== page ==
Google used it to put self-driving cars on American roads…
Amazon invented “checkout-free” grocery stores with it...
And it’s helping healthcare disruptors create devices that diagnose cancer more accurately than top dermatologists!
Regular RiskHedge readers know computer vision is one of the greatest disruptive innovations in generations.
World-changing investment opportunities like this don’t come around too often. But when they do, it’s crucial to claim your stake early.
Let me show you how we arrived at this breakout moment in computer vision technology… and how it’s handing us a historic profit opportunity.
This Little Paper Card Changed the Course of History
Imagine trying to survey 50 million Americans with just a pen and paper. That was the job of the US Census Bureau in 1880.
Computers didn’t exist, which meant the census of 50 million Americans had to be collected and counted by hand! In fact, it took seven years for the results of the 1880 US census to finally be released.
An MIT professor named Herman Hollerith had an idea to speed things up. Hollerith was travelling to New York City on a train when he saw a conductor punching tickets. This sparked an idea in Hollerith’s mind—which led to his creating the punch card.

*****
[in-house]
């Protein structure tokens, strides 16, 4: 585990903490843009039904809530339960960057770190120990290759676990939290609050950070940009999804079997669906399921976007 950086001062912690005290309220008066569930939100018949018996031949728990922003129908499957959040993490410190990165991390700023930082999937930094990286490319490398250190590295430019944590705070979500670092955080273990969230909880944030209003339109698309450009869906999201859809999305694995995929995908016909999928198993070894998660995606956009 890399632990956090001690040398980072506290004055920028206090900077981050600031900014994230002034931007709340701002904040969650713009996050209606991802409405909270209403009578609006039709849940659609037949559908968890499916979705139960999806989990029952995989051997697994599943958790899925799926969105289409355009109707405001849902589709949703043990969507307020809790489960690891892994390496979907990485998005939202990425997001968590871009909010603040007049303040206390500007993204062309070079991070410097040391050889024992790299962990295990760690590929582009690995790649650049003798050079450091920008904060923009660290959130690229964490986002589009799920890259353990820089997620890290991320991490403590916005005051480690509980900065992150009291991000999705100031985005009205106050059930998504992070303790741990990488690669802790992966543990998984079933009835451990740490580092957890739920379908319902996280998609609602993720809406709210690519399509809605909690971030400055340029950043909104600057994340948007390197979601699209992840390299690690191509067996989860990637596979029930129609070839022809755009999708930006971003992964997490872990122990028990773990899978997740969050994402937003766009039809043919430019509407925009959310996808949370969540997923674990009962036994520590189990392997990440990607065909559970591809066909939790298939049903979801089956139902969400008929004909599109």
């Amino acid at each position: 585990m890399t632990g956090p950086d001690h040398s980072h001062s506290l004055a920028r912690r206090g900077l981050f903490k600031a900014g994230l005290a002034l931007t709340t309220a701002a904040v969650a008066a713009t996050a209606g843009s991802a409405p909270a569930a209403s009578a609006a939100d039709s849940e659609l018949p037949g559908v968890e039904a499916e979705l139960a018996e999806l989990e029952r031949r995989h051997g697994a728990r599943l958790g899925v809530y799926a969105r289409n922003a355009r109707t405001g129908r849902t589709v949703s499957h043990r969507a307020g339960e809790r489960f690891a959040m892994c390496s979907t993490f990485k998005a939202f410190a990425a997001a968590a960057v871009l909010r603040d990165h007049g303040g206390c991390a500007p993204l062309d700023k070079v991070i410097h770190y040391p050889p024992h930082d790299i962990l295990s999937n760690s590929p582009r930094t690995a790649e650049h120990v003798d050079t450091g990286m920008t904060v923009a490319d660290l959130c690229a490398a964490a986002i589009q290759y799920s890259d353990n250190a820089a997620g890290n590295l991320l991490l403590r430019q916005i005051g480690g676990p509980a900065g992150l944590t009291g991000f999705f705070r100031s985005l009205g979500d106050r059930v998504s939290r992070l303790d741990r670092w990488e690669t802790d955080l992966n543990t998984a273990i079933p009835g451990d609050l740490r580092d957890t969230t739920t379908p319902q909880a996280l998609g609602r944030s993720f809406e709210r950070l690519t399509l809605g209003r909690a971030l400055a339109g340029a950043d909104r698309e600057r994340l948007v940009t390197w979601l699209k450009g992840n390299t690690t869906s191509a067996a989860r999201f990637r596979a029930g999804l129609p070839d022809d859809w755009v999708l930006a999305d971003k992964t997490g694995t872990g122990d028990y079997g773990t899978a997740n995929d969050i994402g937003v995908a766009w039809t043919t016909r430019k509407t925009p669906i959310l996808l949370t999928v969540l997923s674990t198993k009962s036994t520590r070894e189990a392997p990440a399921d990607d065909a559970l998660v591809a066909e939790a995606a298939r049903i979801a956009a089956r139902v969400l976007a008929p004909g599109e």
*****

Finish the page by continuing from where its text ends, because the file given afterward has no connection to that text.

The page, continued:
Punch cards became the first method of feeding data into a computer. In fact, until the 1970s, these paper cards were the only way to store, sort, and access data on a computer.
In 1890, US census clerks went door to door recording information on these punch cards. The dollar-bill-sized cards were then fed into Hollerith’s electric counting machine, which quickly totaled up the results.
This essentially automated the 1890 census, and the results were ready within three months! This marked the moment computers gained their first superpower, the ability to “count.”
Before punch cards, computers couldn’t recognize numbers. In fact, nobody had figured out how to feed data into a computer. Using needles to “feel out” which holes had been punched, Hollerith’s electric counting machines were able to quickly count the census results.
The combination of punch cards and counting machines changed the course of history. For example, computer scientists used it to model the impact of the first atomic bomb.
Later on, NASA used these cards to “program” the Apollo spaceship for its moon landing in 1969.
But there was still one major problem. And it opened the door for the second great computing superpower.
The “Queen of Software”
Hollerith’s invention laid the foundations of America’s mighty computer industry. His company, the Tabulating Machine Company, would become IBM—America’s first tech giant. A few years later Hewlett-Packard was founded in California.
Then in 1944 engineers at Harvard built the first “all-purpose” computer. The Mark 1 stretched 51 ft. long. And get this: 530 miles of wires and cables ran inside:
Computers were advancing rapidly, but they still had one big problem: You had to be a math whizz to use one. Machines couldn’t recognize words, only numbers. So operating one required you to learn hundreds of complicated numerical rules. This kept computers confined to the basements of college science labs.